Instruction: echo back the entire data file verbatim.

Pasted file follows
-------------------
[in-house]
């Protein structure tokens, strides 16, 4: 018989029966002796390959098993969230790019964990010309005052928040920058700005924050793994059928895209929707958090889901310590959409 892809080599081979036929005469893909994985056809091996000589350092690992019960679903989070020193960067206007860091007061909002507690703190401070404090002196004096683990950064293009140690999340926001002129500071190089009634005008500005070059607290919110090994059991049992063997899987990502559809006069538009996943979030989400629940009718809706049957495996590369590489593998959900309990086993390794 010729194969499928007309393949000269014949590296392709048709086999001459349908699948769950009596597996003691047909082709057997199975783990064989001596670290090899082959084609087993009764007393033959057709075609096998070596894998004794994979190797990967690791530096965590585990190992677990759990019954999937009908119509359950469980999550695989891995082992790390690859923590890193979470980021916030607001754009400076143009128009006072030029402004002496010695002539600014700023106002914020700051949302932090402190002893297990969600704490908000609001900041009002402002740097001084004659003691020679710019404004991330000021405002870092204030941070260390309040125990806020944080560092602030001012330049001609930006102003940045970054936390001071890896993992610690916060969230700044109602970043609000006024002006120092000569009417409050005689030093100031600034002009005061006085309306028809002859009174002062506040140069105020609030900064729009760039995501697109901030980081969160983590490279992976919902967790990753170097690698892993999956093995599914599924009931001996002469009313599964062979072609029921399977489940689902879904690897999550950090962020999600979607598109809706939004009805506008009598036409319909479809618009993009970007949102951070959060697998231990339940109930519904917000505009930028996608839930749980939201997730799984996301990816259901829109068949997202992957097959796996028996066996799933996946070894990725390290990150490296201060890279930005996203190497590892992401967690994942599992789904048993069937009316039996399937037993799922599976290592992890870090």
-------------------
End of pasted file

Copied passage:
[in-house]
């Protein structure tokens, strides 16, 4: 018989029966002796390959098993969230790019964990010309005052928040920058700005924050793994059928895209929707958090889901310590959409 892809080599081979036929005469893909994985056809091996000589350092690992019960679903989070020193960067206007860091007061909002507690703190401070404090002196004096683990950064293009140690999340926001002129500071190089009634005008500005070059607290919110090994059991049992063997899987990502559809006069538009996943979030989400629940009718809706049957495996590369590489593998959900309990086993390794 010729194969499928007309393949000269014949590296392709048709086999001459349908699948769950009596597996003691047909082709057997199975783990064989001596670290090899082959084609087993009764007393033959057709075609096998070596894998004794994979190797990967690791530096965590585990190992677990759990019954999937009908119509359950469980999550695989891995082992790390690859923590890193979470980021916030607001754009400076143009128009006072030029402004002496010695002539600014700023106002914020700051949302932090402190002893297990969600704490908000609001900041009002402002740097001084004659003691020679710019404004991330000021405002870092204030941070260390309040125990806020944080560092602030001012330049001609930006102003940045970054936390001071890896993992610690916060969230700044109602970043609000006024002006120092000569009417409050005689030093100031600034002009005061006085309306028809002859009174002062506040140069105020609030900064729009760039995501697109901030980081969160983590490279992976919902967790990753170097690698892993999956093995599914599924009931001996002469009313599964062979072609029921399977489940689902879904690897999550950090962020999600979607598109809706939004009805506008009598036409319909479809618009993009970007949102951070959060697998231990339940109930519904917000505009930028996608839930749980939201997730799984996301990816259901829109068949997202992957097959796996028996066996799933996946070894990725390290990150490296201060890279930005996203190497590892992401967690994942599992789904048993069937009316039996399937037993799922599976290592992890870090």